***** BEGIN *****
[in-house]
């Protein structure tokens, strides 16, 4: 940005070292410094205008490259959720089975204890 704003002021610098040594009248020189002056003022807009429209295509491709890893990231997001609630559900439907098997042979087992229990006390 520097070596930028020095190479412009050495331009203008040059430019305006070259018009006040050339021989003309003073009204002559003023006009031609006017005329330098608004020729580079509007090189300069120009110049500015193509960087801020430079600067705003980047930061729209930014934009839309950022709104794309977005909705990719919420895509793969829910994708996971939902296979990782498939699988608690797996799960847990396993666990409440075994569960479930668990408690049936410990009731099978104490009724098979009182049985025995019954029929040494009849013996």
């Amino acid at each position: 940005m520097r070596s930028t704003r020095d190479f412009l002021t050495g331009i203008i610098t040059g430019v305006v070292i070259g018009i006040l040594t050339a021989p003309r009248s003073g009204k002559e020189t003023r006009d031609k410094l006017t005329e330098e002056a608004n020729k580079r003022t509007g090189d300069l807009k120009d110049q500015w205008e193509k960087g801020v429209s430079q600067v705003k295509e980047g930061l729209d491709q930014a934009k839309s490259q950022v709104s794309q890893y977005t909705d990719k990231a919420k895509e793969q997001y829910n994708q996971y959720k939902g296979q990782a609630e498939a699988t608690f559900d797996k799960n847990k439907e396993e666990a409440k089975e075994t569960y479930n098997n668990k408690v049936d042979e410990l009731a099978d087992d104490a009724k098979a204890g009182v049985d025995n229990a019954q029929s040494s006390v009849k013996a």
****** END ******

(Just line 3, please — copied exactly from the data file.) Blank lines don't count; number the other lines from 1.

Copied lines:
């Amino acid at each position: 940005m520097r070596s930028t704003r020095d190479f412009l002021t050495g331009i203008i610098t040059g430019v305006v070292i070259g018009i006040l040594t050339a021989p003309r009248s003073g009204k002559e020189t003023r006009d031609k410094l006017t005329e330098e002056a608004n020729k580079r003022t509007g090189d300069l807009k120009d110049q500015w205008e193509k960087g801020v429209s430079q600067v705003k295509e980047g930061l729209d491709q930014a934009k839309s490259q950022v709104s794309q890893y977005t909705d990719k990231a919420k895509e793969q997001y829910n994708q996971y959720k939902g296979q990782a609630e498939a699988t608690f559900d797996k799960n847990k439907e396993e666990a409440k089975e075994t569960y479930n098997n668990k408690v049936d042979e410990l009731a099978d087992d104490a009724k098979a204890g009182v049985d025995n229990a019954q029929s040494s006390v009849k013996a």